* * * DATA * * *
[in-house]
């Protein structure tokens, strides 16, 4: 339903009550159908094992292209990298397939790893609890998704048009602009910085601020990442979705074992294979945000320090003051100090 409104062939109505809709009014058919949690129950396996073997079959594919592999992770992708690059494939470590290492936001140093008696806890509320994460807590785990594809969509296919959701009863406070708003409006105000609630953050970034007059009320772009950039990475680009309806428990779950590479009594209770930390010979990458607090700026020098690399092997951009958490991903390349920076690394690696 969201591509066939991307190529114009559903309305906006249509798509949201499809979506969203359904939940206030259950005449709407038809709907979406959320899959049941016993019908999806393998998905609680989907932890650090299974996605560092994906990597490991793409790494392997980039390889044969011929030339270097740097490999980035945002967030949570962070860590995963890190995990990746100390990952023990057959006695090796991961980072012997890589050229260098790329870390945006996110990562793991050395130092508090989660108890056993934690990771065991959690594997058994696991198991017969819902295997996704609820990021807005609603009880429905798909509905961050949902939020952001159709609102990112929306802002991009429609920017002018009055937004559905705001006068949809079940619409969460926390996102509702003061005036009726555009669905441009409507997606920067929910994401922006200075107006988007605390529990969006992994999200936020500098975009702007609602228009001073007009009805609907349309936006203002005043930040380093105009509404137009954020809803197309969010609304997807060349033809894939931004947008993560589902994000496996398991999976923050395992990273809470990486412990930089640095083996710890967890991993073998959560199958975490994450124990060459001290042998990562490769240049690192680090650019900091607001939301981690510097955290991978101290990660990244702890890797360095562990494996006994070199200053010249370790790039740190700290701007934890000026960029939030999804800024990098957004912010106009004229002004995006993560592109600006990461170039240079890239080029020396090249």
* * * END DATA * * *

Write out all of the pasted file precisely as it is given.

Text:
[in-house]
């Protein structure tokens, strides 16, 4: 339903009550159908094992292209990298397939790893609890998704048009602009910085601020990442979705074992294979945000320090003051100090 409104062939109505809709009014058919949690129950396996073997079959594919592999992770992708690059494939470590290492936001140093008696806890509320994460807590785990594809969509296919959701009863406070708003409006105000609630953050970034007059009320772009950039990475680009309806428990779950590479009594209770930390010979990458607090700026020098690399092997951009958490991903390349920076690394690696 969201591509066939991307190529114009559903309305906006249509798509949201499809979506969203359904939940206030259950005449709407038809709907979406959320899959049941016993019908999806393998998905609680989907932890650090299974996605560092994906990597490991793409790494392997980039390889044969011929030339270097740097490999980035945002967030949570962070860590995963890190995990990746100390990952023990057959006695090796991961980072012997890589050229260098790329870390945006996110990562793991050395130092508090989660108890056993934690990771065991959690594997058994696991198991017969819902295997996704609820990021807005609603009880429905798909509905961050949902939020952001159709609102990112929306802002991009429609920017002018009055937004559905705001006068949809079940619409969460926390996102509702003061005036009726555009669905441009409507997606920067929910994401922006200075107006988007605390529990969006992994999200936020500098975009702007609602228009001073007009009805609907349309936006203002005043930040380093105009509404137009954020809803197309969010609304997807060349033809894939931004947008993560589902994000496996398991999976923050395992990273809470990486412990930089640095083996710890967890991993073998959560199958975490994450124990060459001290042998990562490769240049690192680090650019900091607001939301981690510097955290991978101290990660990244702890890797360095562990494996006994070199200053010249370790790039740190700290701007934890000026960029939030999804800024990098957004912010106009004229002004995006993560592109600006990461170039240079890239080029020396090249």